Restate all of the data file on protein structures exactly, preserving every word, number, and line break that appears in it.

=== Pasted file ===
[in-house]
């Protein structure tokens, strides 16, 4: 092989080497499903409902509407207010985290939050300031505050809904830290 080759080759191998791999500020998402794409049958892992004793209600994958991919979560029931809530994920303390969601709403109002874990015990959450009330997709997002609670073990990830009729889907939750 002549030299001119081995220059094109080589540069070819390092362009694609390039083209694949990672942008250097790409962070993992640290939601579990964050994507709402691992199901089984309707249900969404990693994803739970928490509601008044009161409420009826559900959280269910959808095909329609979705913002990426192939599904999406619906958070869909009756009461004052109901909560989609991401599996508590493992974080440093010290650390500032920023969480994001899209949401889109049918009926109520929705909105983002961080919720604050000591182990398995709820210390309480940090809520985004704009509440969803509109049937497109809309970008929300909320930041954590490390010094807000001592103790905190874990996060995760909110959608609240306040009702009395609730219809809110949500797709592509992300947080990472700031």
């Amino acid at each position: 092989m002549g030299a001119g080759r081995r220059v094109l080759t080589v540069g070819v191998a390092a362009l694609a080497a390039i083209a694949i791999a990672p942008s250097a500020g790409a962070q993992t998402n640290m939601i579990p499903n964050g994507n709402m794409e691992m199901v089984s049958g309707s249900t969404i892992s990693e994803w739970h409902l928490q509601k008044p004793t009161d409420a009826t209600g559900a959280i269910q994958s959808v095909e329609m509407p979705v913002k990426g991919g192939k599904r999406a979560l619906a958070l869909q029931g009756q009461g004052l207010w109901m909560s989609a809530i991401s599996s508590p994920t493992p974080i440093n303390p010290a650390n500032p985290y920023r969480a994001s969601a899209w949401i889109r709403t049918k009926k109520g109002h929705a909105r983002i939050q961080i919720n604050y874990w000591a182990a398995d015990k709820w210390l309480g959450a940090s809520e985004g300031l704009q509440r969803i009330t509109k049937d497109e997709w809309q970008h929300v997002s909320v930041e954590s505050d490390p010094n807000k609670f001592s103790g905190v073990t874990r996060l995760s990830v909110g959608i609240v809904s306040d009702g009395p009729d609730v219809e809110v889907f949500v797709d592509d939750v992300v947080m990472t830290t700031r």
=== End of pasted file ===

[in-house]
């Protein structure tokens, strides 16, 4: 092989080497499903409902509407207010985290939050300031505050809904830290 080759080759191998791999500020998402794409049958892992004793209600994958991919979560029931809530994920303390969601709403109002874990015990959450009330997709997002609670073990990830009729889907939750 002549030299001119081995220059094109080589540069070819390092362009694609390039083209694949990672942008250097790409962070993992640290939601579990964050994507709402691992199901089984309707249900969404990693994803739970928490509601008044009161409420009826559900959280269910959808095909329609979705913002990426192939599904999406619906958070869909009756009461004052109901909560989609991401599996508590493992974080440093010290650390500032920023969480994001899209949401889109049918009926109520929705909105983002961080919720604050000591182990398995709820210390309480940090809520985004704009509440969803509109049937497109809309970008929300909320930041954590490390010094807000001592103790905190874990996060995760909110959608609240306040009702009395609730219809809110949500797709592509992300947080990472700031």
């Amino acid at each position: 092989m002549g030299a001119g080759r081995r220059v094109l080759t080589v540069g070819v191998a390092a362009l694609a080497a390039i083209a694949i791999a990672p942008s250097a500020g790409a962070q993992t998402n640290m939601i579990p499903n964050g994507n709402m794409e691992m199901v089984s049958g309707s249900t969404i892992s990693e994803w739970h409902l928490q509601k008044p004793t009161d409420a009826t209600g559900a959280i269910q994958s959808v095909e329609m509407p979705v913002k990426g991919g192939k599904r999406a979560l619906a958070l869909q029931g009756q009461g004052l207010w109901m909560s989609a809530i991401s599996s508590p994920t493992p974080i440093n303390p010290a650390n500032p985290y920023r969480a994001s969601a899209w949401i889109r709403t049918k009926k109520g109002h929705a909105r983002i939050q961080i919720n604050y874990w000591a182990a398995d015990k709820w210390l309480g959450a940090s809520e985004g300031l704009q509440r969803i009330t509109k049937d497109e997709w809309q970008h929300v997002s909320v930041e954590s505050d490390p010094n807000k609670f001592s103790g905190v073990t874990r996060l995760s990830v909110g959608i609240v809904s306040d009702g009395p009729d609730v219809e809110v889907f949500v797709d592509d939750v992300v947080m990472t830290t700031r």